The Lincoln MKT will never die

The hearse-shaped crossover will continue on, even after its replacement, the Aviator, comes online.

Andrew Krok Reviews Editor / Cars
Cars are Andrew's jam, as is strawberry. After spending years as a regular ol' car fanatic, he started working his way through the echelons of the automotive industry, starting out as social-media director of a small European-focused garage outside of Chicago. From there, he moved to the editorial side, penning several written features in Total 911 Magazine before becoming a full-time auto writer, first for a local Chicago outlet and then for CNET Cars.
Andrew Krok
2 min read

I like to joke that the two things that will survive a nuclear apocalypse are cockroaches and Cher. I might have to add the to that list, too.

Despite being technically replaced by the upcoming , the Lincoln MKT will continue to live in the near-term, Automotive News reports, citing an interview with Robert Parker, Lincoln's marketing manager. The MKT will be used for fleet sales -- think livery vehicles, rentals, that sort of thing.

So why wouldn't Lincoln be keen to get its flashy new SUV in as many places as possible, as quickly as possible? According to AN's interview, Parker says that Lincoln doesn't want to heap fleet discounts onto its new luxury ute right away, which could be detrimental to the brand's growing cachet. Instead, it'll sell the MKT at a discount.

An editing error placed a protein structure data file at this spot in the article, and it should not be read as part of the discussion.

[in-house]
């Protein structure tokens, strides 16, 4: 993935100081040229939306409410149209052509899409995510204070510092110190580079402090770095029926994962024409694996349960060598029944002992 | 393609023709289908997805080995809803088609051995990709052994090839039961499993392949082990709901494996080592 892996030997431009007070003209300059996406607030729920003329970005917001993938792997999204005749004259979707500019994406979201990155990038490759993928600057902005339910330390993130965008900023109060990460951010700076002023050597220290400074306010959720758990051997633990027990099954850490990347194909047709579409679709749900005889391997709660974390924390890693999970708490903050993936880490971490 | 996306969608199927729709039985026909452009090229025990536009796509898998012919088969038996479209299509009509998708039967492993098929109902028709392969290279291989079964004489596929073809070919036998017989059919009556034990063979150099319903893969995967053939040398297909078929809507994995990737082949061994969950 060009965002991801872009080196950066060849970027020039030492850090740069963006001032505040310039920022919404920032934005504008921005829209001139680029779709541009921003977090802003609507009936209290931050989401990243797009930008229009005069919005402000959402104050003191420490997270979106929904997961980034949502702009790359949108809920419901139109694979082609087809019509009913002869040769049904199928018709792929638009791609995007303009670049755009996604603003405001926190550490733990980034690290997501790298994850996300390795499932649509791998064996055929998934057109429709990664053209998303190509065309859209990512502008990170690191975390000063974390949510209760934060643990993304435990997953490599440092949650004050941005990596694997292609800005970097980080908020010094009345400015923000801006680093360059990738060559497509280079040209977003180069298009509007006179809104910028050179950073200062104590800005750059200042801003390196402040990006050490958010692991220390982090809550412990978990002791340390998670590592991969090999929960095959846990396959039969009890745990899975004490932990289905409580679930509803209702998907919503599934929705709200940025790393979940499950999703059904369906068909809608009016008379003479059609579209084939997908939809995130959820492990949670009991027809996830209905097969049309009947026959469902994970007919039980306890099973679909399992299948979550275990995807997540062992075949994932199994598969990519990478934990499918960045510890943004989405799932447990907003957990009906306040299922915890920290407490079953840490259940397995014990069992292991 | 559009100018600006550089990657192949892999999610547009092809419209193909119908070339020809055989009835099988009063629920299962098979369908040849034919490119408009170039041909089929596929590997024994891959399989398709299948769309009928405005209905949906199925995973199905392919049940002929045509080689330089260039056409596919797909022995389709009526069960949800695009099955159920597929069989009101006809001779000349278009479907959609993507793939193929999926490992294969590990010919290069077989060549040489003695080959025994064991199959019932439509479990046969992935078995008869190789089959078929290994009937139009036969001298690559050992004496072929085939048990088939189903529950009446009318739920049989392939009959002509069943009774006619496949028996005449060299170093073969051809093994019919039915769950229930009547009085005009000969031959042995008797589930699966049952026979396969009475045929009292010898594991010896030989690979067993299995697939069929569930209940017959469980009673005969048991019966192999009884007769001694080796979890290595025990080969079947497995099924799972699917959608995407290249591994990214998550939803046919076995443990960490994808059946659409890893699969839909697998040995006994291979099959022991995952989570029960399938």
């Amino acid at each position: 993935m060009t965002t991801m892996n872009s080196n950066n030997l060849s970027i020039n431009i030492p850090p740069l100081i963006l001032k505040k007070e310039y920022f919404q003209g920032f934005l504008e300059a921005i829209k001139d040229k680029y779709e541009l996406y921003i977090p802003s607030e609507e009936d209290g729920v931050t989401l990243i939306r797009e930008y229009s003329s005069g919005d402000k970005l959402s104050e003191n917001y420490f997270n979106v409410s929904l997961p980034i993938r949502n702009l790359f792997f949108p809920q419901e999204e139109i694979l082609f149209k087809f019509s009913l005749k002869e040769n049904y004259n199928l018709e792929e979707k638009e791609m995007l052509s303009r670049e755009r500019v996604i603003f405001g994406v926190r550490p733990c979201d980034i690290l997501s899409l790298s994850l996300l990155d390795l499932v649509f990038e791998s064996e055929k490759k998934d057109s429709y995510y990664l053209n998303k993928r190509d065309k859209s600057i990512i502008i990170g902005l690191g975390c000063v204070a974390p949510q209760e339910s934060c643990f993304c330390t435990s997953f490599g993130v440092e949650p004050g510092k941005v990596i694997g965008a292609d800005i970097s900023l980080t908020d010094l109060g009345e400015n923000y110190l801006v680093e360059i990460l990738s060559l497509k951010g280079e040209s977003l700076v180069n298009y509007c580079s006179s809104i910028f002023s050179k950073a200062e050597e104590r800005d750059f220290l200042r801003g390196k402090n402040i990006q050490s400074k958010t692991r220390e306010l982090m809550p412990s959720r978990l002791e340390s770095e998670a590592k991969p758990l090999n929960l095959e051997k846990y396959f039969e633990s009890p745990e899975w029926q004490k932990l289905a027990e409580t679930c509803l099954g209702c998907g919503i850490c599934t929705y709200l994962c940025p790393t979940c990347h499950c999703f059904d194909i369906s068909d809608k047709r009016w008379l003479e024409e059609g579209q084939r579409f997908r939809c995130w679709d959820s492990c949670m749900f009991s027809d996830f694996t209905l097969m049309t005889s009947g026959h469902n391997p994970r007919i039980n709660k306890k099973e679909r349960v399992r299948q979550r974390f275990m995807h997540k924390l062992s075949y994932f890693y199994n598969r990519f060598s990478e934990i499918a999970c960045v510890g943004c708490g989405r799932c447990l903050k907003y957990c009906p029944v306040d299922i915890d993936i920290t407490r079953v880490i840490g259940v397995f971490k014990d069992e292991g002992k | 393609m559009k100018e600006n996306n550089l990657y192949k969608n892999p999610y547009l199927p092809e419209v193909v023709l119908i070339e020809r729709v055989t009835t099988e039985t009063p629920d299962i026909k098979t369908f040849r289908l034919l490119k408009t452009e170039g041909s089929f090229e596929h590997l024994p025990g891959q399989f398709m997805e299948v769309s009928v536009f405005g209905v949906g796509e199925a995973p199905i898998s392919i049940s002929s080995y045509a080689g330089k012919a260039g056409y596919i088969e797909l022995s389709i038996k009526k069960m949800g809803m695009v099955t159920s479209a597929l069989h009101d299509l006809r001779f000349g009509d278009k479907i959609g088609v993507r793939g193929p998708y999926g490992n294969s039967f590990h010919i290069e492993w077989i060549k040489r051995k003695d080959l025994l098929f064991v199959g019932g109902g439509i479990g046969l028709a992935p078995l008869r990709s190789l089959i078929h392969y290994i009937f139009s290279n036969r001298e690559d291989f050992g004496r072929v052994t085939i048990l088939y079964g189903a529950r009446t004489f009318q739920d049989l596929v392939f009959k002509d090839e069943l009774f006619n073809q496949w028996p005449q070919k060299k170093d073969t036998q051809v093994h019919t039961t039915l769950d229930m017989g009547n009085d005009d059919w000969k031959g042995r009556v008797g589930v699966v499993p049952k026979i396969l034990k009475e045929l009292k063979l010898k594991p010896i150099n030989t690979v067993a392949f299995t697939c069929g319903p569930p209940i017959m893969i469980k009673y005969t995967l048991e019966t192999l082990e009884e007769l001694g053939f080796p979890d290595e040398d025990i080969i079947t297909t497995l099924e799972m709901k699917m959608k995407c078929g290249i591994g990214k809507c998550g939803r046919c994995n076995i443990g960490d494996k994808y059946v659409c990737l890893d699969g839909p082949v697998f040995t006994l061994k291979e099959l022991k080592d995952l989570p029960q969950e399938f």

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The Lincoln MKT will outlive you, me and everything everybody knows and loves. It will survive the heat death of the universe.


Of course, if companies want to buy a fleet of Aviators for their hotel or whathaveyou, that's entirely possible, but it won't come with a lower price tag. "If you see an Aviator in Denver at a rental-car location, it's because they paid us what you would have paid when you bought it," Parker told Automotive News.

The Lincoln MKT is nearly a decade old, and it shows. It sports Lincoln's last-generation design language, and AN says that's not likely to change. It has Lincoln's last-gen gauge cluster, as well, but at least it packs the latest iteration of Sync 3 infotainment. It relies on a 3.5-liter turbocharged V6 putting out 365 horsepower and 350 pound-feet of torque, and it's pretty thirsty at an EPA-estimated 15 mpg city and 21 mpg highway.

By comparison, the Aviator looks like it's coming out for the 3018 model year. Riding on a rear-wheel-drive platform with optional all-wheel drive, all Aviators will wield twin-turbocharged V6s, and a plug-in-hybrid variant will add both more power and a dash of efficiency. It's built to look like a little Navigator, which is smart, because the new Navi is one of the prettiest things Lincoln has built in decades. And yes, it'll rock Lincoln's ultra-complicated 30-way adjustable massaging seats.

Lincoln Aviator looks to be soaring above the crowd

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